Thursday, November 1, 2007

Crack is whack. So are federally-mandated minimums.

Thursday, November 1, 2007


I've bitched and moaned on this blog before about the disparity in how statutory penalties are doled out to blacks and whites. One major issue that I've studied and opposed since my debate team days in high school is the sentencing differences between the possession of crack cocaine (the prototypically ghetto black drug - see: Bobby and Whitney) and powdered cocaine (the prototypically white fashionable drug - see: Lindsay Lohen).

It's called the 100:1 ruling - 100 times as much powdered cocaine for one part of crack cocaine. I hate this dumb ass law now and I'm sure I would've hated it 21 years ago when it was created. I know you're thinking, 'Well, just stay away from drugs and you won't have any trouble", right?

I wish it were that simple.

Think about it. Tyrone, Leroy and June Bug weren't just sitting around the house in the 1980's and remembered they had that old Bunsen burner in the basement, decided to forgo their usual bump to create crack. Crack had to come from somewhere and it didn't come from the hood. I don't really feel like explaining my thoughts on how crack entered the black community. I'm not up to heading down that road right now, but you get the point.

In keeping with my reputation of being fair and balanced, I have to mention when the right thing is done. I'll give credit when credit is due. The US Sentencing Committee - with little to no fanfare - reduced its recommendation for crack-related offenses. This represents a huge hurdle in legal parity and equity. The playing field is finally being equaled.

Somewhere (in between puffs) Whitney Houston and Marion Berry are breathing collective sighs of relief.

You're probably thinking, 'What's the big deal?' Lemme tell you why I'm mad, son. I'ma tell you why I'm mad. Crack cocaine, if you can believe it, is the only drug that carries a federally-mandated minimum sentence for simple possession. If you get caught with it, then you go to jail. No questions asked. Funny how the historically black drug gets the significantly harsher penalty...I digress.

What's even more laughable is that the sentence for simple crack possession is the same as providing material support for Al Qaeda. In fact, possession of five grams of crack, roughly the equivalent of five Splenda packets, gets you five years in prison. The same amount of powdered cocaine usually gets you probation. Why the difference? In my mind, the answer is black and white.

Last year, more than 80 percent of federal crack defendants were black. Only 9 percent were white. Essentially, if a crack possessor had been convicted of the exact same crime but with powder cocaine, their sentence would be five and a half years shorter. Five and a half years.

The whole thrust of the war on drugs has been described by many as a war on African Americans. Blacks are much more likely to be arrested, prosecuted and incarcerated for drug offenses than whites, far out of proportion to the extent they're involved in the drug trade.

Back in the 1980s, crack was considered an epidemic, more dangerous and addictive than powdered cocaine. Sentences for crack were tougher. Medical research shows crack and powder are pharmaceutically the same with the same effects. So starting today, sentences for crack defendants will be shorter, on average, by 15 months. What does this mean to you?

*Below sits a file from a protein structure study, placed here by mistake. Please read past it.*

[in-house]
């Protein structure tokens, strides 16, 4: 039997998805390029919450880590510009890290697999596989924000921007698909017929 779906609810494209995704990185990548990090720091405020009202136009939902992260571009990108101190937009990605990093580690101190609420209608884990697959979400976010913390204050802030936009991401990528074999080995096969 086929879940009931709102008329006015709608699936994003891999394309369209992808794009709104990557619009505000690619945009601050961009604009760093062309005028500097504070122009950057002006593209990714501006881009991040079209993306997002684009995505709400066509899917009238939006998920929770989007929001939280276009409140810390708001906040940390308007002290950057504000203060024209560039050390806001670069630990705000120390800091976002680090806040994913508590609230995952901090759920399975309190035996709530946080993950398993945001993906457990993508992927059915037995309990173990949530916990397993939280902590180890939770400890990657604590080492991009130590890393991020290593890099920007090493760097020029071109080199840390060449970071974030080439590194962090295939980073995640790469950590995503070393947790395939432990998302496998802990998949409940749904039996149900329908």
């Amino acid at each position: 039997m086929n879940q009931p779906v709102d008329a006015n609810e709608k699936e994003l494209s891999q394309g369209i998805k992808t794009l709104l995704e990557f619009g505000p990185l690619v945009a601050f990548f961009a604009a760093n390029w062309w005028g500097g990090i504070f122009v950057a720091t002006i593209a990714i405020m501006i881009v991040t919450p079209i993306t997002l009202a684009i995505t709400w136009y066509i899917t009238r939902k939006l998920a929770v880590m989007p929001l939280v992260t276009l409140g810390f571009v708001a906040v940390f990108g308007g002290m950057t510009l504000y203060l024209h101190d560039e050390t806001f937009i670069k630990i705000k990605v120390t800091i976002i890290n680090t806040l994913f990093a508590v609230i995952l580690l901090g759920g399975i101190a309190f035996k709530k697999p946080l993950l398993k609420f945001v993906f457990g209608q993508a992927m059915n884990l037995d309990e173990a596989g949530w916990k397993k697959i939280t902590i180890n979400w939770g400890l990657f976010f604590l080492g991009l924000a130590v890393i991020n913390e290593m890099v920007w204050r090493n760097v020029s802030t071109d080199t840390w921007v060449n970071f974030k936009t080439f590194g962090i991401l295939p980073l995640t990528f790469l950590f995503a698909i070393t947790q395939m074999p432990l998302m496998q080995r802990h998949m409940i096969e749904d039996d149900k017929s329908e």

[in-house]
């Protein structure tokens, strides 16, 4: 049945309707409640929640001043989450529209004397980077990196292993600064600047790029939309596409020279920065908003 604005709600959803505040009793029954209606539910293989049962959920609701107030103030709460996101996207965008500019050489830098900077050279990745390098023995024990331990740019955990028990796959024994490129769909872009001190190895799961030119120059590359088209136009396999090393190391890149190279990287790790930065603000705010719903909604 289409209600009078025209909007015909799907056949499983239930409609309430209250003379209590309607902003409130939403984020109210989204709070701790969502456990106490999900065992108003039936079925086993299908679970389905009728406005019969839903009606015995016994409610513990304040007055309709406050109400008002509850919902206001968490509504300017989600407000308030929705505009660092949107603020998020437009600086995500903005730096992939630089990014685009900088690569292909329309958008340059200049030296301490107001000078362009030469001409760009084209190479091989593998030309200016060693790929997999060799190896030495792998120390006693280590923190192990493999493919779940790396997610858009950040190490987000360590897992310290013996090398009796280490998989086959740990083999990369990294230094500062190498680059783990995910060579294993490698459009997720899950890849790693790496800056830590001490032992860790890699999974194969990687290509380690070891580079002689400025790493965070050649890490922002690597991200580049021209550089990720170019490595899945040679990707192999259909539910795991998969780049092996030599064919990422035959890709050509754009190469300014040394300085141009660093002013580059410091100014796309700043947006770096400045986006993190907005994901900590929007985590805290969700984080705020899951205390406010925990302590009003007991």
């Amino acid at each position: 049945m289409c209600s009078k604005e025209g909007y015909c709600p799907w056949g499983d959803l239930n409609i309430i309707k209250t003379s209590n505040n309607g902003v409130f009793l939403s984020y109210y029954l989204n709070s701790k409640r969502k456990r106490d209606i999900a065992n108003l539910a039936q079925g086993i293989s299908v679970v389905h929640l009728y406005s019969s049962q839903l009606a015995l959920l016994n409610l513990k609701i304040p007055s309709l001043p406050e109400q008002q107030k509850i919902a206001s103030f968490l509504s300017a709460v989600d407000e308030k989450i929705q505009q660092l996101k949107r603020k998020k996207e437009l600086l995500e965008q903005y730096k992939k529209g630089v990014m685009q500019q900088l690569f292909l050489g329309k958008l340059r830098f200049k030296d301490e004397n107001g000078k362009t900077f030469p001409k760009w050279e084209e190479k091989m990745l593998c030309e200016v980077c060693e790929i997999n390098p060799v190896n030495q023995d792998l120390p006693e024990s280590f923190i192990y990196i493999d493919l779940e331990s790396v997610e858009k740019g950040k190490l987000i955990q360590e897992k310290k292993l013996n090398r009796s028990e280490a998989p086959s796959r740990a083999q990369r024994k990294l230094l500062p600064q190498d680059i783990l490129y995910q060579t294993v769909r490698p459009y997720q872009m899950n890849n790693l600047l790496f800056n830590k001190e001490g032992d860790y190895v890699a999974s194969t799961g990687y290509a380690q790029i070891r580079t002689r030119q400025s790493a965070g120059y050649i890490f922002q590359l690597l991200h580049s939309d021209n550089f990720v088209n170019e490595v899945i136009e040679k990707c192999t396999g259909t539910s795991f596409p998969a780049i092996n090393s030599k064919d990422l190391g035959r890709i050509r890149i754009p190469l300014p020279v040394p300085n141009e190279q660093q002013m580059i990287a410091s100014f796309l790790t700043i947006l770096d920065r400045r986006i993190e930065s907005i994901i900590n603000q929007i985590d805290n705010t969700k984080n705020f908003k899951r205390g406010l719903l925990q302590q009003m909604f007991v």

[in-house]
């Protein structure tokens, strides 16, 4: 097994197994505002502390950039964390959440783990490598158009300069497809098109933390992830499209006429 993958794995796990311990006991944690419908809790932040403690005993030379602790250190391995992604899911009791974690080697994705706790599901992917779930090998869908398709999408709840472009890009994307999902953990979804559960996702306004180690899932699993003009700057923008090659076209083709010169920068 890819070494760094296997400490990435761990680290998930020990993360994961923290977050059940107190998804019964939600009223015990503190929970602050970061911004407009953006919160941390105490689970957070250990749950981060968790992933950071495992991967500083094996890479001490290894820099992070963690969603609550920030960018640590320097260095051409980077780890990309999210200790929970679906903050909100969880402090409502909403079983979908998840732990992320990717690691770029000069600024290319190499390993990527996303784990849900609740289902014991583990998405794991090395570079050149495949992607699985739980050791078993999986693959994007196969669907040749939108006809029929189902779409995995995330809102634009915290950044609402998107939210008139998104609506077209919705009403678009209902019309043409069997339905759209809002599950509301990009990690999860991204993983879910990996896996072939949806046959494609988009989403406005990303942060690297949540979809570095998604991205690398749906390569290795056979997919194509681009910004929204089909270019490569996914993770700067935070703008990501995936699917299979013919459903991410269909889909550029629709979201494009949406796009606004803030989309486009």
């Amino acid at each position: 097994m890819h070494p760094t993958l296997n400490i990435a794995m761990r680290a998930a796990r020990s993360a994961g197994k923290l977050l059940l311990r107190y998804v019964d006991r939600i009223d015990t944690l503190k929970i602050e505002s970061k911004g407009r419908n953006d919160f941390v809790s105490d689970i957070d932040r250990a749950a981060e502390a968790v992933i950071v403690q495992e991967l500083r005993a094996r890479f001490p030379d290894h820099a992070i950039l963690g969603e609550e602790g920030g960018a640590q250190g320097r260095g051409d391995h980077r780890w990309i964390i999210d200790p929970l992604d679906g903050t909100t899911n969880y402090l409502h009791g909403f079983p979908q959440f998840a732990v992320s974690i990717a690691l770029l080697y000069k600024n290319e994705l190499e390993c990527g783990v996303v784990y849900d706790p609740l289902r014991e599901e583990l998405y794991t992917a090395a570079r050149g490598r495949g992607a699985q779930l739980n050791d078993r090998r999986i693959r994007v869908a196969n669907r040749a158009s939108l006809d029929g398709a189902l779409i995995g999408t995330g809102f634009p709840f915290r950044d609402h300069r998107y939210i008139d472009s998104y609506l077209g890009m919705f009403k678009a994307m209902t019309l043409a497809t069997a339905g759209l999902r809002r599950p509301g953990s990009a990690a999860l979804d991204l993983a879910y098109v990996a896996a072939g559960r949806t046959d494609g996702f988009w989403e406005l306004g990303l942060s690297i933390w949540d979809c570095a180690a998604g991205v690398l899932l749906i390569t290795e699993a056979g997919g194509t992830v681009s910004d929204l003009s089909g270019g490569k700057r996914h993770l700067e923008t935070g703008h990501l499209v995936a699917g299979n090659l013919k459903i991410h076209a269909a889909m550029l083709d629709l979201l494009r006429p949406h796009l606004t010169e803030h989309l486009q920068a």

In two weeks there will be another hearing to talk about whether to change that and if the new guidelines do become retroactive, nearly 20,000 inmates could petition for an early release. I crunched the numbers. It costs about $25,000 a year to keep somebody in federal prison, add it up, that's $475 million saved in taxpayer money.

Kudos to the folks at US Sentencing for making this change. When the government fails us, I often share it here. I'm ecstatic when they actually get it right.

5 comments:

Michael said...

Great post.

Cocoa Rican said...

...or it could be said that we'll have, potentially, 20,000 former inmates on our city streets without jobs, putting our children at risk and putting a rise on our crime rates. I agree that sentences for ALL drugs should be equal across the board, but I agree that they should be harsh and serve to discourage the use, sale and possession of the same and/or keep those who can't help themselves out of the communities of working society. SAY NO TO DRUGS OR SAY YES TO LOCKDOWN.

bLaQ~n~MiLD said...

Thank you CoCoa. I only agree that the sentences should be equally harsh. As for the release of 20,000 former inmates thing...ummmmm? When shyt hits the fan and they potentially have trouble re-immersing themselves back into society, these individuals could potentially resort to crime and or drugs to cope.

Otherwise a great post Mr_Jones.

~Damnit!

Mr. Jones said...

Former inmates are released into the streets daily. You do a crime, you do the time and eventually you get out. That's just how it goes. Some have trouble acclimating (see the recent spike in violent crime in the US...that's due in part to the baby boomer criminals being released now) and some don't. No one seems to be up in arms about that.

The 20K number is just the number of people convicted (at least in part) under the 100:1 rule. A lack of a retroactive provision is the only thing preventing this number from swelling to 60K. There's no reason not to at least hear these appeals. We, as taxpayers, shouldn't be paying for inmates if we don't have to.

One Man’s Opinion said...

I just have one thing to say....Whitney never did "crack", Damn it! She said it and I believe it. It's a poor man's drug for pete-sakes. Other than that, I am feeling you...But you best be keeping Whitney's name out your mouth and you blog, brotherman. I ain't playing. LOL

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